Could fungi become a part of our wardrobe?


An unconventional material has been used to design fashionable clothing


Dutch designer Aniela Hoitink has used an unconventional material - mushrooms - to produce clothing, and it's fashionable.

On a basic level, you're wearing a dress crafted from mushrooms. However it's not that simple. The 'MycoTEX dress' is made from pure mycelium, which is the root of fungi.

mushroom dress

MycoTEX textile

Hoitink, a past student of fashion design at Utrecht School of Arts, strived to create a textile from living material - to generate a material more dynamic than it is today.

She begun by growing mycelium in petri dishes and after two weeks harvested the fully-grown fungi. Experimenting with solutions, Hoitink played with combining mycelium and different fibres, from wool to silk, linen to cotton, polymers and so on. Through her research it wasn't before long when she discovered pure mycelium was the answer.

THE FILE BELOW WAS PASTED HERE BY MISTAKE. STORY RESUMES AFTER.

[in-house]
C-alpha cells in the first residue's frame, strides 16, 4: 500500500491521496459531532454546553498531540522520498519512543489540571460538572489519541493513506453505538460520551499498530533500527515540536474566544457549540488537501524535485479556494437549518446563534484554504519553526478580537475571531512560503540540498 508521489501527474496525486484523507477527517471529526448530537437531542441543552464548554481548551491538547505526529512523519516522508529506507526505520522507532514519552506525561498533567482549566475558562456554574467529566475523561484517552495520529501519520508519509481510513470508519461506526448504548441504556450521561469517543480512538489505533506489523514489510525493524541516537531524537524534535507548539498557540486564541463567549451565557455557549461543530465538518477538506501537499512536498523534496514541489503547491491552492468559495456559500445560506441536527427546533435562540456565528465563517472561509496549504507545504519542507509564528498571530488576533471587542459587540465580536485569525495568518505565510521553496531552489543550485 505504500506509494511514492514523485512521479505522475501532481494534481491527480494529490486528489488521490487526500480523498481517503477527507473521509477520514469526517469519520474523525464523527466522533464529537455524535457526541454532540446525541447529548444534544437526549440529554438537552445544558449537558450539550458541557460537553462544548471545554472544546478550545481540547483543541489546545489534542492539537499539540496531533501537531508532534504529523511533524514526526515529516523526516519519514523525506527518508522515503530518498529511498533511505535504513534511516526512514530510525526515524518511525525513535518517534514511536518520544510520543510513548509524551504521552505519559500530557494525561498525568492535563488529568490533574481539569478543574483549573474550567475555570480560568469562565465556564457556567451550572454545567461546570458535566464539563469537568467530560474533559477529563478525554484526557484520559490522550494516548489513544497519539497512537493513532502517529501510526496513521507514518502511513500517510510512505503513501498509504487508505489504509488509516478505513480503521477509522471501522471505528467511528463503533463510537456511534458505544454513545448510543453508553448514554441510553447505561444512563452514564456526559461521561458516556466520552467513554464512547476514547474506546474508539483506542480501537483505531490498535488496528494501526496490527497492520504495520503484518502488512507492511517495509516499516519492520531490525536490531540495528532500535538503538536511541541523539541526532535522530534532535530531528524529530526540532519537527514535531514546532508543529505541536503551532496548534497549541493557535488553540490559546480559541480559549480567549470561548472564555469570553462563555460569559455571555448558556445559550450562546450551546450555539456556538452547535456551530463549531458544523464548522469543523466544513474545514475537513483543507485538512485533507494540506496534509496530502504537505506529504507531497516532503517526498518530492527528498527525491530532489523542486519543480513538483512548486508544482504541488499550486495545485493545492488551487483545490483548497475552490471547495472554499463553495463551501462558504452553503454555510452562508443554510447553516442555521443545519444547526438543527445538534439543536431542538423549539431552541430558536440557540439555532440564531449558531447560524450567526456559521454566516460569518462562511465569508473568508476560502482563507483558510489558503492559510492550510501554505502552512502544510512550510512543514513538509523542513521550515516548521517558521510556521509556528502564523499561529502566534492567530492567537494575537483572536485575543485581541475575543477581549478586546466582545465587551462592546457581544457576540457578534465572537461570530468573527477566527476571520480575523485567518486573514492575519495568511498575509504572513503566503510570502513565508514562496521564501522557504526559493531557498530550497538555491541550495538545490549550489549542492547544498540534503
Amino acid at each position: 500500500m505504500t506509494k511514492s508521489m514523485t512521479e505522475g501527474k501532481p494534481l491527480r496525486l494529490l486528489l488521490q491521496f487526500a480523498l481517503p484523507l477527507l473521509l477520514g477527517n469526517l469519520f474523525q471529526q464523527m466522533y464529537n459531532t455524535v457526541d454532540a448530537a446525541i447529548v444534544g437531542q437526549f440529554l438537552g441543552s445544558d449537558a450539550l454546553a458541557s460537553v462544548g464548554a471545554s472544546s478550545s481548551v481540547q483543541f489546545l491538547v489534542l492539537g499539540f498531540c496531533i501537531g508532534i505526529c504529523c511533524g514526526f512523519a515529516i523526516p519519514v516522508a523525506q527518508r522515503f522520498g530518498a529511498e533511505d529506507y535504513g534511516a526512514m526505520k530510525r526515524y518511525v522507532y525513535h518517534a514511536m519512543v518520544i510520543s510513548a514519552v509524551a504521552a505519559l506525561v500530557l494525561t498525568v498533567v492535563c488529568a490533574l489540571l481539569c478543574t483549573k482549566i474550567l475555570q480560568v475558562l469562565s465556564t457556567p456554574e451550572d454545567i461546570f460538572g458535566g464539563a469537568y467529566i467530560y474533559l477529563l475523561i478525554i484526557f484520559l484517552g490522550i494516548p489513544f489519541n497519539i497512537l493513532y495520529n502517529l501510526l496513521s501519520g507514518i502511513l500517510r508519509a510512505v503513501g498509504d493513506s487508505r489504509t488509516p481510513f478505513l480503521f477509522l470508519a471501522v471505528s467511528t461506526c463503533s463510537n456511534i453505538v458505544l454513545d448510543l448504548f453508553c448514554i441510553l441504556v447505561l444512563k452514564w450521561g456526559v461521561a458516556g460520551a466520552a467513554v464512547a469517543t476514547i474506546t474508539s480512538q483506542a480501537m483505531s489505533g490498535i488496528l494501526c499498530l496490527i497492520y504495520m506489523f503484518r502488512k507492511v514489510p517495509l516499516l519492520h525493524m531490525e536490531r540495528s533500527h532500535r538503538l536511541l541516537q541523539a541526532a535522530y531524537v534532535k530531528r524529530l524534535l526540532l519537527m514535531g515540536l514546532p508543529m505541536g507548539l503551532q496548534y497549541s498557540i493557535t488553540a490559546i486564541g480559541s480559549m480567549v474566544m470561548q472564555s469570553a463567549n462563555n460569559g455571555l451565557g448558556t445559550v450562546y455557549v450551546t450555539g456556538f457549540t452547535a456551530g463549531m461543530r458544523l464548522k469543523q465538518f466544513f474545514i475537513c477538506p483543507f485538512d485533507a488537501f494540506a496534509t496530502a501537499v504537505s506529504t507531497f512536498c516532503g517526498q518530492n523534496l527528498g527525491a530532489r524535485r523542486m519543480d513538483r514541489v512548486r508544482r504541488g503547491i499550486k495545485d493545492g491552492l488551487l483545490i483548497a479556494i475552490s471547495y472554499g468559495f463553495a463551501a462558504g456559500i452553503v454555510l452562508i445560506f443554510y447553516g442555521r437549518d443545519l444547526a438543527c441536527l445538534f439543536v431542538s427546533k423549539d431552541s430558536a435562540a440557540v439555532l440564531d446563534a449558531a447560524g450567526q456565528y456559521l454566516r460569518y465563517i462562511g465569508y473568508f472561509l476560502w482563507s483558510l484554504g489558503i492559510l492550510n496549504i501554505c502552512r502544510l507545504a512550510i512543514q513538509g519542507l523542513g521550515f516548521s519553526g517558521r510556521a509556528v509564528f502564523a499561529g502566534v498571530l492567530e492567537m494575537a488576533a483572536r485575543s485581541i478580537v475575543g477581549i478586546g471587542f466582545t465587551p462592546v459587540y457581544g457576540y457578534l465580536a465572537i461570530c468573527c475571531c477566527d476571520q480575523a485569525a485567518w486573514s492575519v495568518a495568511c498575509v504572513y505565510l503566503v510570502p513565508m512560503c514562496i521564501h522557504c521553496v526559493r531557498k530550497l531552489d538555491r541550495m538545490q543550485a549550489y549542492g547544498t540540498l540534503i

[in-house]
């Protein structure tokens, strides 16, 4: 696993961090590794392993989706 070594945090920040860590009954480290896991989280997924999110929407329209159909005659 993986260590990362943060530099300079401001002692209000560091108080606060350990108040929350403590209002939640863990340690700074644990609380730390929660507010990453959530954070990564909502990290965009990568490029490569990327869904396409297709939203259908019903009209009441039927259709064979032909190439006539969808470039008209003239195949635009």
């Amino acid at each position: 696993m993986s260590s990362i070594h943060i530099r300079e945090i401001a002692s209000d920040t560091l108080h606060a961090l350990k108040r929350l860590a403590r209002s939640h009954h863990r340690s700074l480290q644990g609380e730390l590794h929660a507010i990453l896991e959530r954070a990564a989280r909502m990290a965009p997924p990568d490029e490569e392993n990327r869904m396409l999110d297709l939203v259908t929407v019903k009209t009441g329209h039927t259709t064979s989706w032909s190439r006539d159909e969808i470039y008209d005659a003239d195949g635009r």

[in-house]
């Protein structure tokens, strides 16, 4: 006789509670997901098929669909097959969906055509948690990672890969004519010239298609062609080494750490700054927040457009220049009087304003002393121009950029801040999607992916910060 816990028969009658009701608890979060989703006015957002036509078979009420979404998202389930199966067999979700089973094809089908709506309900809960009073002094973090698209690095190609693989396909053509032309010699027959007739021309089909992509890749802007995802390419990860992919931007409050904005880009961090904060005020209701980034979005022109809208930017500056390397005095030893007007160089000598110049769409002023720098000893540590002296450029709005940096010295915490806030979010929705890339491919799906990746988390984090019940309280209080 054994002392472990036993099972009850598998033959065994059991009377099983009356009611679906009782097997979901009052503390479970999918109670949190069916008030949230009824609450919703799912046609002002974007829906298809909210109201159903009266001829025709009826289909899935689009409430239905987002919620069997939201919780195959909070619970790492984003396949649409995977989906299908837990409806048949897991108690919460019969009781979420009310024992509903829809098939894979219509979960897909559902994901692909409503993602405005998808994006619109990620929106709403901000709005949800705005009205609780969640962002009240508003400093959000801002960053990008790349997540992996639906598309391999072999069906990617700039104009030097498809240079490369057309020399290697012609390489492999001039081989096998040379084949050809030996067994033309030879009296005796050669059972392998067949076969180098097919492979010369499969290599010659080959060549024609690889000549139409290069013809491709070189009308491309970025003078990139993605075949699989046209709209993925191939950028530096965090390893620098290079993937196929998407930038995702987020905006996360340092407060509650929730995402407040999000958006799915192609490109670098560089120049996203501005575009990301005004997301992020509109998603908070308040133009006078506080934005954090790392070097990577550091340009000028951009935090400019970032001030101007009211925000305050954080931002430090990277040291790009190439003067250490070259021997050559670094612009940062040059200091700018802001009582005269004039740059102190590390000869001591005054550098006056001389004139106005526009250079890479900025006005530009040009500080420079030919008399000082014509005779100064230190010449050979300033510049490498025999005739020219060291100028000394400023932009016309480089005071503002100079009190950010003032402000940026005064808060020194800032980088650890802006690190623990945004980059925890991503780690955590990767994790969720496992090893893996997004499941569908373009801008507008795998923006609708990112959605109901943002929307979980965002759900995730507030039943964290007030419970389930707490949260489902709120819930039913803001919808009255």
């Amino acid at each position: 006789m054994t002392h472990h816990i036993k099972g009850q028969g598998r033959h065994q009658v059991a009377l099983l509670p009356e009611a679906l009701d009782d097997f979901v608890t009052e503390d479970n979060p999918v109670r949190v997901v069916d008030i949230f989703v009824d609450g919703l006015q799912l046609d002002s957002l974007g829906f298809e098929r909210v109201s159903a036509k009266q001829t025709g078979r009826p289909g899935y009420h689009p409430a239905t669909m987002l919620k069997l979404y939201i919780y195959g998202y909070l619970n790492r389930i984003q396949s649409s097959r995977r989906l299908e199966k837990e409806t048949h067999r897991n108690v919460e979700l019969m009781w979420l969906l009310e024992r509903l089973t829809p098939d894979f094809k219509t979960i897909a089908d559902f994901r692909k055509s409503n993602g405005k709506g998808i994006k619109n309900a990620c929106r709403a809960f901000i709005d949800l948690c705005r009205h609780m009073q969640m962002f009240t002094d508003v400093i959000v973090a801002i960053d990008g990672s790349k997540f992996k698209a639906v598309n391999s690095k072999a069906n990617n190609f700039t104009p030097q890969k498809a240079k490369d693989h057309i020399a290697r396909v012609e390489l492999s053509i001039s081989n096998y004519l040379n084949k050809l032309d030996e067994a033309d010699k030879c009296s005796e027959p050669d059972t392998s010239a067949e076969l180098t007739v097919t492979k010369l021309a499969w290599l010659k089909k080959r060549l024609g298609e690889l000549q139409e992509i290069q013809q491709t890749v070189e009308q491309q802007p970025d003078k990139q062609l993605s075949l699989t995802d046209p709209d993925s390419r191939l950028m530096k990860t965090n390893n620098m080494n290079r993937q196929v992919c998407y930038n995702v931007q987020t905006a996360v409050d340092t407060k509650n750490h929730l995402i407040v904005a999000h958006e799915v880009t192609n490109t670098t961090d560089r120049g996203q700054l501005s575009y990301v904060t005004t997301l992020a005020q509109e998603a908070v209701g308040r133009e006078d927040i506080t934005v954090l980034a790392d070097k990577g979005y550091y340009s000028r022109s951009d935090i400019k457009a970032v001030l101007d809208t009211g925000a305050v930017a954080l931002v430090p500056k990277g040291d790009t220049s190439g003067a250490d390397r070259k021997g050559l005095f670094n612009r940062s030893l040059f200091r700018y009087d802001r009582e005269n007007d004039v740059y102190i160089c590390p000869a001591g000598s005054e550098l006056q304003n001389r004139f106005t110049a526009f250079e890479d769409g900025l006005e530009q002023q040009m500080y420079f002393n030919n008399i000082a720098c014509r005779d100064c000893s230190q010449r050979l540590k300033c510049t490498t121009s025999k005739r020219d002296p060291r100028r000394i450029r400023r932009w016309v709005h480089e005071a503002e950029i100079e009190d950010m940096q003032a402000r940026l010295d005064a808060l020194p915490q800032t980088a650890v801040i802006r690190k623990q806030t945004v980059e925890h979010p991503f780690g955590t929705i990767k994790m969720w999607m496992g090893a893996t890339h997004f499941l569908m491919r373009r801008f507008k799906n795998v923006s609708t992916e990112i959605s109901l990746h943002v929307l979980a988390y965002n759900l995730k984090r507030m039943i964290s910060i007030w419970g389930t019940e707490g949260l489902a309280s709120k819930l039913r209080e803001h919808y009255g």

mushroom dress

MycoTEX 3D-shaping

It was difficult to find a balanced method that allowed the mycelium to retain its moisture-absorbing properties and flexibility once it dried, however Hoitink developed a process to allow this.

Hoitink drew inspiration from observing 'soft bodied' organisms. These lifeforms grow by replicating themselves multiple times in a type of modular pattern. As a result, Hoitink observed to create the textile from modules.

mushroom dress

MycoTEX dress

The mycelium shapes are marinated in a liquid for two nights. Hoitink describes the process, 'Then I put the circular shapes on a 3D mold of a women's figure, that is when I make and shape the garment.' During drying, the mycelium will stick together, so no sewing machine is needed.

mushroom dress

MycoTEX from all three angles

The advantages of using mycoTEX (mycelium and textiles combined) as a module are many. Repairs and replacements are easy to perform without affecting the structure of the dress. Clothing can be created three-dimensionally and shaped during the process, ensuring it suits the wearer's needs. Patterns can be designed into the fabric using mycelium, length adjustments and elements added (sleeves). Beneficially, there is no wasteful material for the correct amount can be grown and harvested.

Aniela Hoitink is the founder of Neffa, a Dutch company working to create alternative methods. 'Neffa' is a Dutch term derived from 'net effe anders' meaning; wanting to do things just that bit differently.

All images courtesy of Aniela Hoitink

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